The confusion in the Lord’s drafting relates to the difficulty in tying down what a workplace pension is if it isn’t trust based. Since a group personal pension is no more than a group of personal pensions, in law, the ultimate fiduciary is the policyholder the worker.

But in practice – the rules of Caveat Emptor (buyer beware) don’t apply when it comes to personal pensions because (as pension miss-selling showed) the buyers are universally crap.

So we need a new entity which can protect the worker – this is the IGC and it’s not the employer because the employer is as crap at all this as the worker ( a liberal paraphrase of the OFT report).

So if you’ve skipped all the convoluted legal bit and want to cut to the chase; here is the interesting bit.

 

The interesting bit

The DWP have got it right. They have kicked all the technical stuff into secondary legislation (presumably they have the powers already to enact all the Lawson/Freud stuff).

They have bypassed the complicated stuff about workers by fudging everything into a still to be defined definition of “person”.

In my view “person” should only include “worker” when the “worker” wants to know. Trustee boards and IGCs should include “workers” or “member nominated trustees” as they are currently know.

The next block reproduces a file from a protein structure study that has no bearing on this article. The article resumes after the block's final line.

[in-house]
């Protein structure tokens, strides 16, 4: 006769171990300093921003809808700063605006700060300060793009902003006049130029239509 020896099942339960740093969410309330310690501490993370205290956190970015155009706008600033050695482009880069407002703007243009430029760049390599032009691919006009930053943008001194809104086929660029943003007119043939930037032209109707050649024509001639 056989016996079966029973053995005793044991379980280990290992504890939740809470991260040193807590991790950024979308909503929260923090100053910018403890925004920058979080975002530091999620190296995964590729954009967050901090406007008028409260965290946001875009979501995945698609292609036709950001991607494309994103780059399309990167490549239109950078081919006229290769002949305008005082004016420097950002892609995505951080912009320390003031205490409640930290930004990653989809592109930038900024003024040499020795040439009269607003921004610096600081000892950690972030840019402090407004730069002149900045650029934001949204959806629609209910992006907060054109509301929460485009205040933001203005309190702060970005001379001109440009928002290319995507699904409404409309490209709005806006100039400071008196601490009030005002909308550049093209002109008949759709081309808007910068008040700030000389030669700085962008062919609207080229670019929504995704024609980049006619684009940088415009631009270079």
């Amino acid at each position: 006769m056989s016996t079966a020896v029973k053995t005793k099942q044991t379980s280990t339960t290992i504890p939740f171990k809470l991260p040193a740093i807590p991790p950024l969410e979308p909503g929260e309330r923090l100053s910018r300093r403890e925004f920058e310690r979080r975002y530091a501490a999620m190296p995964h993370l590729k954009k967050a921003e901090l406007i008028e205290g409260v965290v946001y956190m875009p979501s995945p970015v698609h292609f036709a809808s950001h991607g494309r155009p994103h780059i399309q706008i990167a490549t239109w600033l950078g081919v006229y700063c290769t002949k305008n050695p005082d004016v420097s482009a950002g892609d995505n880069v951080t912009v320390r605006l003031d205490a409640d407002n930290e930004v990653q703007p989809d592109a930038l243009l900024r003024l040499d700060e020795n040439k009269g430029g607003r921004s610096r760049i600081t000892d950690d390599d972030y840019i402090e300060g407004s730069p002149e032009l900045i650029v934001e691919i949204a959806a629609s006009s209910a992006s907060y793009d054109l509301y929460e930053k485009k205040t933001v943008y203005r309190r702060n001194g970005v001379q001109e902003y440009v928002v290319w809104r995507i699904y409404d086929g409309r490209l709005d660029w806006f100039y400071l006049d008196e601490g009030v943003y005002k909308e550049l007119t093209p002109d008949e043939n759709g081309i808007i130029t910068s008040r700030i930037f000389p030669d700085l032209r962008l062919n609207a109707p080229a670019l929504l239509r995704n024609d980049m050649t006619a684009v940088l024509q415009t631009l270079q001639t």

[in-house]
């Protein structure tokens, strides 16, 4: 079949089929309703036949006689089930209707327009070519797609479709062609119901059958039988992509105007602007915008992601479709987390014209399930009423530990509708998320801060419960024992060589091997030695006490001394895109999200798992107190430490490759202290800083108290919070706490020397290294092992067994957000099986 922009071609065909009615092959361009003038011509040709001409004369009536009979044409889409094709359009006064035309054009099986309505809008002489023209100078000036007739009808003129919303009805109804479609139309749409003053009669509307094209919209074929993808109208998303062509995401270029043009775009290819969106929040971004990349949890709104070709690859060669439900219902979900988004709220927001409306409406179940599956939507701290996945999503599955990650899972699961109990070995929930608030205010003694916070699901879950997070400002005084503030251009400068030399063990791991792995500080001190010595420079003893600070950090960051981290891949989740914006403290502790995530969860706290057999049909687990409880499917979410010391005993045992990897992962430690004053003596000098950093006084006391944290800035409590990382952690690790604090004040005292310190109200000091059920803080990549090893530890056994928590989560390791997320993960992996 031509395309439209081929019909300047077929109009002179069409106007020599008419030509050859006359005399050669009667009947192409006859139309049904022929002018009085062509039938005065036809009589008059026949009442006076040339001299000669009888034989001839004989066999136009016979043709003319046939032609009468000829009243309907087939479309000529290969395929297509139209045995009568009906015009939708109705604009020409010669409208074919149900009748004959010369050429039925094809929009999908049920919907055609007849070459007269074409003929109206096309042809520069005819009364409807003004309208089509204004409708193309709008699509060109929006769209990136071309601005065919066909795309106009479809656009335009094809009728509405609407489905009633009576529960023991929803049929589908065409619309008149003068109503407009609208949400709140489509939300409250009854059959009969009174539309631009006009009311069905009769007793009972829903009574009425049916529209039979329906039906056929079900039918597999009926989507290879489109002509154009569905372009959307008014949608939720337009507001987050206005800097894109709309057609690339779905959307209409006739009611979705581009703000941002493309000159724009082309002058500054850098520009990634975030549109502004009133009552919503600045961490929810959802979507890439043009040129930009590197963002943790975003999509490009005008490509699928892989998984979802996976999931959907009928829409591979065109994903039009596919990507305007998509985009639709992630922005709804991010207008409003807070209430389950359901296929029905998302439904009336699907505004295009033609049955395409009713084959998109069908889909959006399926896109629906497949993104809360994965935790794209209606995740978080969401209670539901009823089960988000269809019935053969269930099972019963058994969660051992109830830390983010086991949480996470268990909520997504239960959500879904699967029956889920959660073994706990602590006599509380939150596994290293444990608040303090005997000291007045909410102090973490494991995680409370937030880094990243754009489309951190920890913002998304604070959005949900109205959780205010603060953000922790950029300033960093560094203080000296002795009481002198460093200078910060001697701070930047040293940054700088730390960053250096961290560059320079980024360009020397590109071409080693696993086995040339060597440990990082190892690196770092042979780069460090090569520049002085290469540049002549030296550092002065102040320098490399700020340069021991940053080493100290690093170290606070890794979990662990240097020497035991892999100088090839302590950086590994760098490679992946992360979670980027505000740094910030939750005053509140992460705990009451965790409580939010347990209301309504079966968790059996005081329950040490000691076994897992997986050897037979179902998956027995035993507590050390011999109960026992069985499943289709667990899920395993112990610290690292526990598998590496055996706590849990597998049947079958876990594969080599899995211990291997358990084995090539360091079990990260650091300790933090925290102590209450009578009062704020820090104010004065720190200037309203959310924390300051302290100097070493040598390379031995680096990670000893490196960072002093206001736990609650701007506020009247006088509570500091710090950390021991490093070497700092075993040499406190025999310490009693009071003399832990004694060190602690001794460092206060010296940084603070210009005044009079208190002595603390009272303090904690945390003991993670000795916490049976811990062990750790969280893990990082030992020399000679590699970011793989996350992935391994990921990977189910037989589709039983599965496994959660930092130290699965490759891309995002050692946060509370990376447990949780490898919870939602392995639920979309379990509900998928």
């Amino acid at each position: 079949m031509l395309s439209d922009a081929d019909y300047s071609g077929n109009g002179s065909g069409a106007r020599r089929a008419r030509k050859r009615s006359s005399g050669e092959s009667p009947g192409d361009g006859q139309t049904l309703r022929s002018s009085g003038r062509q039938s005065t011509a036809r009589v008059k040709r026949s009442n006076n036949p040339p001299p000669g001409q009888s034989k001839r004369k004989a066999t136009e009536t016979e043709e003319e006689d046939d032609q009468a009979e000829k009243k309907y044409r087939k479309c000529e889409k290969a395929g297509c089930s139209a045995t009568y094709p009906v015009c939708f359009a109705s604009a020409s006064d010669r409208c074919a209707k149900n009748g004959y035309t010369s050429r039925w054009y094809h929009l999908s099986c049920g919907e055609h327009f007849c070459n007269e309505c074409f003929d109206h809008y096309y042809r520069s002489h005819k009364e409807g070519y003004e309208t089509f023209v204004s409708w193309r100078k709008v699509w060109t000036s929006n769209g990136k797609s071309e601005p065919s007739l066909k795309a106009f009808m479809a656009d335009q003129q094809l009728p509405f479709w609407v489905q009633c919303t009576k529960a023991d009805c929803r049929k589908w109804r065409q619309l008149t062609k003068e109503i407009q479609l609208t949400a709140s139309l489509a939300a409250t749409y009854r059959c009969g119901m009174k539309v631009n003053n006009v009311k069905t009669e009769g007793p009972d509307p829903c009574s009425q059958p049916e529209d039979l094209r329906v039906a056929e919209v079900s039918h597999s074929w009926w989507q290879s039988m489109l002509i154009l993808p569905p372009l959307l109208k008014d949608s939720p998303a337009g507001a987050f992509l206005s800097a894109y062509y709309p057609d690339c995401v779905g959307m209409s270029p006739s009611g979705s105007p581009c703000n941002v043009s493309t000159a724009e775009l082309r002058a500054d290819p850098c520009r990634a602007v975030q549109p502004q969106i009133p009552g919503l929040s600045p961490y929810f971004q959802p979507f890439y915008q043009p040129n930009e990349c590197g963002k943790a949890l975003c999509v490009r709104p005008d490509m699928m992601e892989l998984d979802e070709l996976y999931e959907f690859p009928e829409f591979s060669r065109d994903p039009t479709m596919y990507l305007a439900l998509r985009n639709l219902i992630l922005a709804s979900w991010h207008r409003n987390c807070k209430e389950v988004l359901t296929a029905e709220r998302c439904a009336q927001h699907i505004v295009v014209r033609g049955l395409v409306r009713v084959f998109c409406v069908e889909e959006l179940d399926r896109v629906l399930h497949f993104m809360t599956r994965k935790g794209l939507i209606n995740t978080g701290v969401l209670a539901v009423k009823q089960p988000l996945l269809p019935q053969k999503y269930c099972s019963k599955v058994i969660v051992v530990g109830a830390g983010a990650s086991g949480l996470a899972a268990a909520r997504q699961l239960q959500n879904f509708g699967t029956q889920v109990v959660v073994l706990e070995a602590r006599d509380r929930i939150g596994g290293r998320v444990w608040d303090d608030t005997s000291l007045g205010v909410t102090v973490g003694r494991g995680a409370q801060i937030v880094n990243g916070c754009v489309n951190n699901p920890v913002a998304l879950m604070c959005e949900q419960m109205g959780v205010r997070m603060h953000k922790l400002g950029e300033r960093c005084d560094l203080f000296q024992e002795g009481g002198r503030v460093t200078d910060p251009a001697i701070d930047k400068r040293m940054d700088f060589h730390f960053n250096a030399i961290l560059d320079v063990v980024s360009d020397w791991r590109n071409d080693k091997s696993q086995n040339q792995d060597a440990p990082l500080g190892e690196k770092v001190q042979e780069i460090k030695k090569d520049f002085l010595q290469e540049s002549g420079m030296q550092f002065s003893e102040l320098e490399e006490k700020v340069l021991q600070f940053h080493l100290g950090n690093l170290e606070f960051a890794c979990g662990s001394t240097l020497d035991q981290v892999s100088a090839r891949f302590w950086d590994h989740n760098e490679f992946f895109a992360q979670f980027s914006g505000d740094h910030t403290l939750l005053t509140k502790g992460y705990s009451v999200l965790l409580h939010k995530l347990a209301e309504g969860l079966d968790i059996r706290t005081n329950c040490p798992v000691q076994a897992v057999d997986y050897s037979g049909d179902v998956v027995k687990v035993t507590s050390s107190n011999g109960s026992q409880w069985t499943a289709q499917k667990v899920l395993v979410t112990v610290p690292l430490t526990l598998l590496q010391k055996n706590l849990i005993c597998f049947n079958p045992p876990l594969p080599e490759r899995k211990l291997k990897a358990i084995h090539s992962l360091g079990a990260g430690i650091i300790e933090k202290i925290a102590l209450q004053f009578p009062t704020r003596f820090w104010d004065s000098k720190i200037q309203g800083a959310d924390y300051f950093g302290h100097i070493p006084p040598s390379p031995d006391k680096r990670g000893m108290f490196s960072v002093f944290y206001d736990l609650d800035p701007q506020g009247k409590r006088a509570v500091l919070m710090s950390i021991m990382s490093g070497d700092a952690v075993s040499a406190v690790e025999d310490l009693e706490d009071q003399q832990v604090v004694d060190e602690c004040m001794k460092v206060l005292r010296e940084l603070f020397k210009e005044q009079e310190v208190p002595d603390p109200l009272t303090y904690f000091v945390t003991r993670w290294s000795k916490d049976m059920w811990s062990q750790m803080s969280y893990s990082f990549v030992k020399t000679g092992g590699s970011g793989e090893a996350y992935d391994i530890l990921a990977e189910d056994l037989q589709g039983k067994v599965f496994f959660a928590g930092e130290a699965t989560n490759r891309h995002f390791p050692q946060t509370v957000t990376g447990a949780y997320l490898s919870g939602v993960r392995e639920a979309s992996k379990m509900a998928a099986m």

But the really good news is that the wagons are on the move. I know that this is not as inclusive as envisaged in the original charge cap consultation but hold on to your hat Gregg McClymont, your turn will come and right now we have a workable solution that will get the wagon further down the road than I had imagined when Steve Webb stood up at the CBI last month.

Let’s hope that wherever this goes next, the DWP can win through and that we get protection in this important and misunderstood area of pensions finance.

 

For an excellent take on all this listen to Gina Miller who was on MoneyBox on Radio 4, (minute 13.09)  http://www.bbc.co.uk/programmes/b03vtgb0

For typically robust comment try this Labour Press Release from the office of Gregg McClymont  http://press.labour.org.uk/post/77692563037/government-appears-to-have-finally-backed-down-under

This article first appeared in www.pensionplaypen.com/top thinking.

 

About henry tapper

Founder of the Pension PlayPen,, partner of Stella, father of Olly . I am the Pension Plowman